The research on racism and its effects on birth outcomes has been out for almost 10 years and more and more research has been—and is being—developed that adds to or confirms Dr. Lu’s original research. But, still, there is very little focus from health programmers on how to aim their efforts on racism and reduce its impact on pregnant black women. There are many reasons for this.

First, the people sitting around the decision-making table may be racist themselves and struggling with motivation to move the project in life-saving directions.  As a black woman and in my career as a health programmer, I had one supervisor who—regardless of how nice I tried to be—always questioned me on whether I was angry about this or that, and once even called me “hostile.” This is one man that I would say “is not ready” to provide input into what can save the lives of black infants. However, he was a leader at the office and trusted by his authorities and funders even though my personal experiences with him and my own survival sense pegged him as racist.

Secondly, many health programmers may suffer from inertia, meaning that they are so focused in one direction (say, for instance, smoking cessation) that they no longer know how to think on other solutions for pregnant women. I recently ran across this phenomenon at a local nonprofit that serves pregnant women. There was a befuddled leader who was convinced that the best way to reach young black women was through the church, Afrocentric storytelling, and traditional African garb. This kind of health programming was innovative in the ‘80s and ‘90s and probably not really effective then either. Current research did not interest this leader. She knew what she wanted to do, regardless of what the research was saying about black infant mortality.

Lastly, the general racism that shows up on jobs tends to run counter to establishing the best health programs. For instance, I’ve worked for about eight different agencies over a 15-year span of time; at more than half of them I was placed on the black health committee regardless of whether I was interested in doing that work or not (I was). Others sitting around the table didn’t care about what we were discussing, doing, or planning. At each one of these organizations, leadership did not place these committees as a high priority even though many were being funded to innovate around healthcare solutions for black Americans.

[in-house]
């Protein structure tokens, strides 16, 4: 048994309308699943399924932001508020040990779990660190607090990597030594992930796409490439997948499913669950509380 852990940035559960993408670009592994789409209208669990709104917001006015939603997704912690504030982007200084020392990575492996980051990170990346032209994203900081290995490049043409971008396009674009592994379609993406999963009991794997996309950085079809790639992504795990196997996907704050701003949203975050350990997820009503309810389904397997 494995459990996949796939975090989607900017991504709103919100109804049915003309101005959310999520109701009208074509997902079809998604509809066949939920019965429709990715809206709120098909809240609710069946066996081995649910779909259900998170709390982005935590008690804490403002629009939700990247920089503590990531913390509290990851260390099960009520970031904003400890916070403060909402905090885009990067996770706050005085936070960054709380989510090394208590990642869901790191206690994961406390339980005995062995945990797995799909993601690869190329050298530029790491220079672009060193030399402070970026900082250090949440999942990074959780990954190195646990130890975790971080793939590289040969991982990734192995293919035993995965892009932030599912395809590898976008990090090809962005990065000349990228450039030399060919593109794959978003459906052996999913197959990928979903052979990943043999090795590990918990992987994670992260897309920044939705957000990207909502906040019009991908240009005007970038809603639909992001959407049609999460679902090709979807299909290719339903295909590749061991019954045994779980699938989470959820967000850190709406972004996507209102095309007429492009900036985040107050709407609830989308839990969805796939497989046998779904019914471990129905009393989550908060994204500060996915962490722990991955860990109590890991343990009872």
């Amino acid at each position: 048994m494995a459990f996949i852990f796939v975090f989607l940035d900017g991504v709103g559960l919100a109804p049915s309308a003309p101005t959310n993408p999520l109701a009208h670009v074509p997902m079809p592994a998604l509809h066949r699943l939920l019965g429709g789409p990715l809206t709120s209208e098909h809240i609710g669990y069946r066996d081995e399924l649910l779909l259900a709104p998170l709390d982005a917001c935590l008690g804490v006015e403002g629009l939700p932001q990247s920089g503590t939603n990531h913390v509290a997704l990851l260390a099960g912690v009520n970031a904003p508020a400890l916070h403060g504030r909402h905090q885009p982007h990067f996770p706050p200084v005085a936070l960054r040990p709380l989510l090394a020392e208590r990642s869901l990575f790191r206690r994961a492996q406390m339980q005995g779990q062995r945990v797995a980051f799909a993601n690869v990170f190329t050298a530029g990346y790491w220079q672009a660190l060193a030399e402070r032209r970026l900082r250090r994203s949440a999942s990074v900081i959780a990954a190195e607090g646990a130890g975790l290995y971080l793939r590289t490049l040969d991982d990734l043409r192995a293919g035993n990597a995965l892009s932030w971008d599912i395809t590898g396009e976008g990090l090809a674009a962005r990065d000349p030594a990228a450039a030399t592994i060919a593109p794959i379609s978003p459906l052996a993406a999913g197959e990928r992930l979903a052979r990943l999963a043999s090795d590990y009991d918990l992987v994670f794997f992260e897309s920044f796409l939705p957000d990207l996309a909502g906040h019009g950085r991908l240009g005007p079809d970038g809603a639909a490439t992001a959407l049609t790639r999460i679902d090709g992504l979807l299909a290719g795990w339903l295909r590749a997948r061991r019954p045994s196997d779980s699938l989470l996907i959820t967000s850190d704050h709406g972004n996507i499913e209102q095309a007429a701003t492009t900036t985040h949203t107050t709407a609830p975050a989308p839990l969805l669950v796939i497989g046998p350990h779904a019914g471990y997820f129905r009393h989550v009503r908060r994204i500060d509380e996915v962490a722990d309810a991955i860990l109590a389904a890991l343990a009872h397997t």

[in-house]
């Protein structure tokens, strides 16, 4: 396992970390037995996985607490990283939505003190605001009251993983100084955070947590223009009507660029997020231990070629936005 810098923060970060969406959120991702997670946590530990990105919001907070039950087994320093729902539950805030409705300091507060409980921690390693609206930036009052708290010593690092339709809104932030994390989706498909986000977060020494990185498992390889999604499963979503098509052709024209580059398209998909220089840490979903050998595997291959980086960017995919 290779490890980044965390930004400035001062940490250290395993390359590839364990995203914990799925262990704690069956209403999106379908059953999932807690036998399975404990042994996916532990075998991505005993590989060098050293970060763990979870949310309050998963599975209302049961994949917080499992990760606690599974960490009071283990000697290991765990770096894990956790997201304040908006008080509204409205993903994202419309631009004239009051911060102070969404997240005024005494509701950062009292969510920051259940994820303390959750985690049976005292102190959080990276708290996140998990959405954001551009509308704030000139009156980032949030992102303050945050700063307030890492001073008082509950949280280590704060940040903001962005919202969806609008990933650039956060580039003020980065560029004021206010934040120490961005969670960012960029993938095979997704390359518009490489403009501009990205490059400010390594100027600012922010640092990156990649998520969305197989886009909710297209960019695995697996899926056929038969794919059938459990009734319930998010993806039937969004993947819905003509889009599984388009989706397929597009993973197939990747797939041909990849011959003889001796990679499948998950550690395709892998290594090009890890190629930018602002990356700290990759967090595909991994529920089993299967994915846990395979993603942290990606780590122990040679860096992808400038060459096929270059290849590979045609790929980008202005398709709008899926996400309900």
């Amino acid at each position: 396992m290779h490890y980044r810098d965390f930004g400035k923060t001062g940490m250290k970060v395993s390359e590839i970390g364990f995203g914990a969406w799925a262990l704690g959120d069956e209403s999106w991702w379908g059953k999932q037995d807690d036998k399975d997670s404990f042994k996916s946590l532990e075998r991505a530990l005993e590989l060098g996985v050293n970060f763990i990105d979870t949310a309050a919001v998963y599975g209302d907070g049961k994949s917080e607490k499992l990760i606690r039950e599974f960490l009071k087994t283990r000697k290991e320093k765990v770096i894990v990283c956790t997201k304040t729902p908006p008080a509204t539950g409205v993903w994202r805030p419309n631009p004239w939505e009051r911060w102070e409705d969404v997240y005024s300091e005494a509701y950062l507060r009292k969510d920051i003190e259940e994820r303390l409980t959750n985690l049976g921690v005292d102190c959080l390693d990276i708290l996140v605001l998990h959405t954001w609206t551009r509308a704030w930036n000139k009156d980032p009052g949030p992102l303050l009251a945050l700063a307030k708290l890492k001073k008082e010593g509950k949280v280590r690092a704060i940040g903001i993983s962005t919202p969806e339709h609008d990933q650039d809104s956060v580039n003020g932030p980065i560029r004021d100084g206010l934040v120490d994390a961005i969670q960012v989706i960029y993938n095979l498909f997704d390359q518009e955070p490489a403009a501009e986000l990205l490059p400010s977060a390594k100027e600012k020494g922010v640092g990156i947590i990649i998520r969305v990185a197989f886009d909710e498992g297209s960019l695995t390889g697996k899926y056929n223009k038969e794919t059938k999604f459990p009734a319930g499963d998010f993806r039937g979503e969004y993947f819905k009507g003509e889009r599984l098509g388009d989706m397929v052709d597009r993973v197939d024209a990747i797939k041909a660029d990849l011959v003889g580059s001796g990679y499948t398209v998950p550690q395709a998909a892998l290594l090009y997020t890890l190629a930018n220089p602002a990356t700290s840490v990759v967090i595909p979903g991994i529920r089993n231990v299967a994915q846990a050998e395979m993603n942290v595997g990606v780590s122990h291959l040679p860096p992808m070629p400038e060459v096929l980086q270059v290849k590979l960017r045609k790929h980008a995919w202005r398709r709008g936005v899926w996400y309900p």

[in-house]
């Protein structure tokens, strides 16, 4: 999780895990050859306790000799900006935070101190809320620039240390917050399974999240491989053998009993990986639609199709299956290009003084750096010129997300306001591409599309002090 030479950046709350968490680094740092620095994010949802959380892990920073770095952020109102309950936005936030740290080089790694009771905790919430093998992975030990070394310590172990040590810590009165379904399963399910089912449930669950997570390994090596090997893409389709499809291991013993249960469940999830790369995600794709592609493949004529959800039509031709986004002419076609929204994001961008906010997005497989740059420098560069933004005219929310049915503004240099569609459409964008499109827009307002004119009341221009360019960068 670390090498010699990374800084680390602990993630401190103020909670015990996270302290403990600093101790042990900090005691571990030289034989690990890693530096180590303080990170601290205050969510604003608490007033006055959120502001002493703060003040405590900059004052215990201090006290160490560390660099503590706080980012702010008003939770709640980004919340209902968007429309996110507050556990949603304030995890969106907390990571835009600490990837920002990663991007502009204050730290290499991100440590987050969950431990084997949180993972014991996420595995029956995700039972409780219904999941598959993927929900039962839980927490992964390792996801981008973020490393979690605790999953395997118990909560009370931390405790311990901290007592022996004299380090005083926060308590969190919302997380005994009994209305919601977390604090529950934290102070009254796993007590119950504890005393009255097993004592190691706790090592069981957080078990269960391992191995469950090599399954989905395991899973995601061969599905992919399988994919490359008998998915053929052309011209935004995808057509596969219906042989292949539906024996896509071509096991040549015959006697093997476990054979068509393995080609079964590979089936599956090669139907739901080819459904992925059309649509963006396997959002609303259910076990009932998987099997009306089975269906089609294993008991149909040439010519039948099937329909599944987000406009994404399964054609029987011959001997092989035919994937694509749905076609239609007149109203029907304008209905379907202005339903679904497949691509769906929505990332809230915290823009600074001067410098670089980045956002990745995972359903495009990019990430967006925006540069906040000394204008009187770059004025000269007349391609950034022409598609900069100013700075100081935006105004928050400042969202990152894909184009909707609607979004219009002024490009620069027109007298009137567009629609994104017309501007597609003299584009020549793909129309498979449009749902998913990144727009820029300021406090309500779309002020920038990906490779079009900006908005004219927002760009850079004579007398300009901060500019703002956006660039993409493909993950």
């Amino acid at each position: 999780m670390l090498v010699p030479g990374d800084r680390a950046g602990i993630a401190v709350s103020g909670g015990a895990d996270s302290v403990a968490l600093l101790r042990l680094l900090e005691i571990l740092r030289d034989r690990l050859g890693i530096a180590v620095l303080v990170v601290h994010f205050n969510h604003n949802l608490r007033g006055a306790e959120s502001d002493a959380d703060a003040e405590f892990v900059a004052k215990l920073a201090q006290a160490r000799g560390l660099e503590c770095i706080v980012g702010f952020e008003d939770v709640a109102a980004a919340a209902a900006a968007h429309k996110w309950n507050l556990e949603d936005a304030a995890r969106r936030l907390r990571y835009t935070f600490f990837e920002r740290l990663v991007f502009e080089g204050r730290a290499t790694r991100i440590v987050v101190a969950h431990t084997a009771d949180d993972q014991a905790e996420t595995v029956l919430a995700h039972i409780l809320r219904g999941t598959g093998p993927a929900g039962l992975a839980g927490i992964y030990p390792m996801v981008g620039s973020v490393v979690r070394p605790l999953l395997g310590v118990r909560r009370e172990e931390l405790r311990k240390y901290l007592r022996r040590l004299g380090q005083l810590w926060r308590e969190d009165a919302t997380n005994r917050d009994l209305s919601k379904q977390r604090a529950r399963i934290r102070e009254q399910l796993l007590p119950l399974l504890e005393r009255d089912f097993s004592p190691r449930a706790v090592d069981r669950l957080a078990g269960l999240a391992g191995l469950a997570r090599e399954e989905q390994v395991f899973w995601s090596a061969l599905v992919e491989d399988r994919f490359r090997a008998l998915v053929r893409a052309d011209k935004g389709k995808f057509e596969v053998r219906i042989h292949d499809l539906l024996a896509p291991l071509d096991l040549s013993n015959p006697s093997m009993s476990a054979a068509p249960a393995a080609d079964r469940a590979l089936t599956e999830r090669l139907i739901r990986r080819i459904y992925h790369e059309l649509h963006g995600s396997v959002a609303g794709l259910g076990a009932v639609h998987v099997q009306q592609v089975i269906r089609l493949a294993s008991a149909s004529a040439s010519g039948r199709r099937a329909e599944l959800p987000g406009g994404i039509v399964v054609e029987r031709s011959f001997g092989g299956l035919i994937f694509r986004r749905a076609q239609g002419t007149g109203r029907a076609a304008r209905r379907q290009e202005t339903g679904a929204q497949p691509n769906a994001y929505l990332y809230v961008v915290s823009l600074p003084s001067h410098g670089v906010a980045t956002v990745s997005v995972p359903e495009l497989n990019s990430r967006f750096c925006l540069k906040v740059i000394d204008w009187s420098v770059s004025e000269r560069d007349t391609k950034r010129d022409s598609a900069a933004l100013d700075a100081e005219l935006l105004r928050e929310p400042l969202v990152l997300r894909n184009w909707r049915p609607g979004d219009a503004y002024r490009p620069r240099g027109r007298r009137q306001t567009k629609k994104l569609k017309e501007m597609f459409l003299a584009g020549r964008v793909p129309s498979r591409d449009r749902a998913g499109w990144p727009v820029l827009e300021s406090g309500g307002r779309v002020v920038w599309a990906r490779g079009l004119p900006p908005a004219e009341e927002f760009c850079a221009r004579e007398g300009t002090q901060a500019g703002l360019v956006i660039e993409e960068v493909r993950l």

Health programming innovation is not happening at the planning tables, communities, or on the national scene. On top of that, racism is a very powerful force. Many organizations and people struggle with their own issues surrounding this hot-button topic. Decreasing the difference between black and white infant mortality rates is going to take willingness and an ability for health programmers to brave new frontiers in health interventions. Perhaps this frontier, racism and its effects on health, is the scariest for American health programmers to discuss, due to the history of America and our tendency to not talk about it. But just like what is hinted at in the research of Dr. Lu and all of the other researchers finding similar evidence, health interventions directly addressing racism at work, school, and within our own souls is bound to do the most good and have truly lasting impacts on the health of black babies and black communities; which is bound to have totally positive impacts on America as a nation.

Please take the time to visit the other participants posts. They are very thought-provoking and each woman has written about amazing solutions for lowering the Infant Mortality rate in the Black Community.

Amy: Health Programming and It’s Impact on Black Infant Mortality. Guest Post on Musings From The Mind of Sista Midwife.

Darcel: Black Infant Mortality and Your Responsibility. The Mahogany Way Birth Cafe

Nicole: Stop The Talking… Implement SOLUTIONS! Sista Midwife Productions

Darline Turner-Lee: Standing For Little Brown Babies By Supporting Their Mothers. Mamas on Bedrest & Beyond

Monday Musing – still no lights / Our babies are dying

So this evening I sit using my cell phone to write a quick post for an evening Monday Musing.  I am using my phone and will post this without ever seeing it on a computer screen. This is not something I normally do but since I still have no power since Hurricaine Isaac *SCREAMING* its my only option. Yes I could go to a friends who has power but they are dealing with their own mess and that’s not really the issue. I had plans to write a really nice post about the fact that today all across the country women protested for women centered care for the Improving Birth Rally as a part of Empowered Birth Awareness Week.

My post was not going to be really about these rallies directly  but was going to be more about the fact that this is the beginning of Infant Mortality Awareness Month and most of the women participating in those protests don’t even realize it. I applaud the organizers for their work they have done to empower women to have better birth experiences. Their work helps all women and were it not for Isaac I would have participated here in Louisiana.  Mother friendly care can have a positive impact on infant mortality.

I know that some of the women who participated nation wide may have known but as I purused the facebook pages and websites…. Not one word. Not one solid word about the fact that its Infant Mortality Awareness month.Not one slogan for a sign that mentioned the connection between infant mortality and quality care.

Am I fully surprised? Not really and that’s the unfortunate part. It brings me back to some posts that asked the question “when will you care?” When will you care that the United States ranks behind 40 other nations when recent infant mortality  stats are compared.  When will we get a national rally to save OUR babies who die greater than twice the rate of white babies???  When will you care??